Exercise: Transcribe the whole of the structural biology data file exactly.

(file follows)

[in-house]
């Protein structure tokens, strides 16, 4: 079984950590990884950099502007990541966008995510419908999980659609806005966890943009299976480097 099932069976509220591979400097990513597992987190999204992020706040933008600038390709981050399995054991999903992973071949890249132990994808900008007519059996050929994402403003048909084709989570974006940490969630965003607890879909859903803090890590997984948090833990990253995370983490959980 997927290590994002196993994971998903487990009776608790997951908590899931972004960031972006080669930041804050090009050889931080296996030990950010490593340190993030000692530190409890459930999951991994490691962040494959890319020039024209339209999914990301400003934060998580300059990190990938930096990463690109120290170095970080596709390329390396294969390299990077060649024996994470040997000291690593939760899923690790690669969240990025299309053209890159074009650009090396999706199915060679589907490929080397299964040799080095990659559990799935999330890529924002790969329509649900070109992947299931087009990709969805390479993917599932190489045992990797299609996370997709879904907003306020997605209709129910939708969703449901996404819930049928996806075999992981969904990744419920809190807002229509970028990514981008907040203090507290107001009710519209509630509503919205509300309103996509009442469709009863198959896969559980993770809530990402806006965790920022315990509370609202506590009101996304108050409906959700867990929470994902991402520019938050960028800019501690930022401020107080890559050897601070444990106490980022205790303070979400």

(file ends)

[in-house]
């Protein structure tokens, strides 16, 4: 079984950590990884950099502007990541966008995510419908999980659609806005966890943009299976480097 099932069976509220591979400097990513597992987190999204992020706040933008600038390709981050399995054991999903992973071949890249132990994808900008007519059996050929994402403003048909084709989570974006940490969630965003607890879909859903803090890590997984948090833990990253995370983490959980 997927290590994002196993994971998903487990009776608790997951908590899931972004960031972006080669930041804050090009050889931080296996030990950010490593340190993030000692530190409890459930999951991994490691962040494959890319020039024209339209999914990301400003934060998580300059990190990938930096990463690109120290170095970080596709390329390396294969390299990077060649024996994470040997000291690593939760899923690790690669969240990025299309053209890159074009650009090396999706199915060679589907490929080397299964040799080095990659559990799935999330890529924002790969329509649900070109992947299931087009990709969805390479993917599932190489045992990797299609996370997709879904907003306020997605209709129910939708969703449901996404819930049928996806075999992981969904990744419920809190807002229509970028990514981008907040203090507290107001009710519209509630509503919205509300309103996509009442469709009863198959896969559980993770809530990402806006965790920022315990509370609202506590009101996304108050409906959700867990929470994902991402520019938050960028800019501690930022401020107080890559050897601070444990106490980022205790303070979400």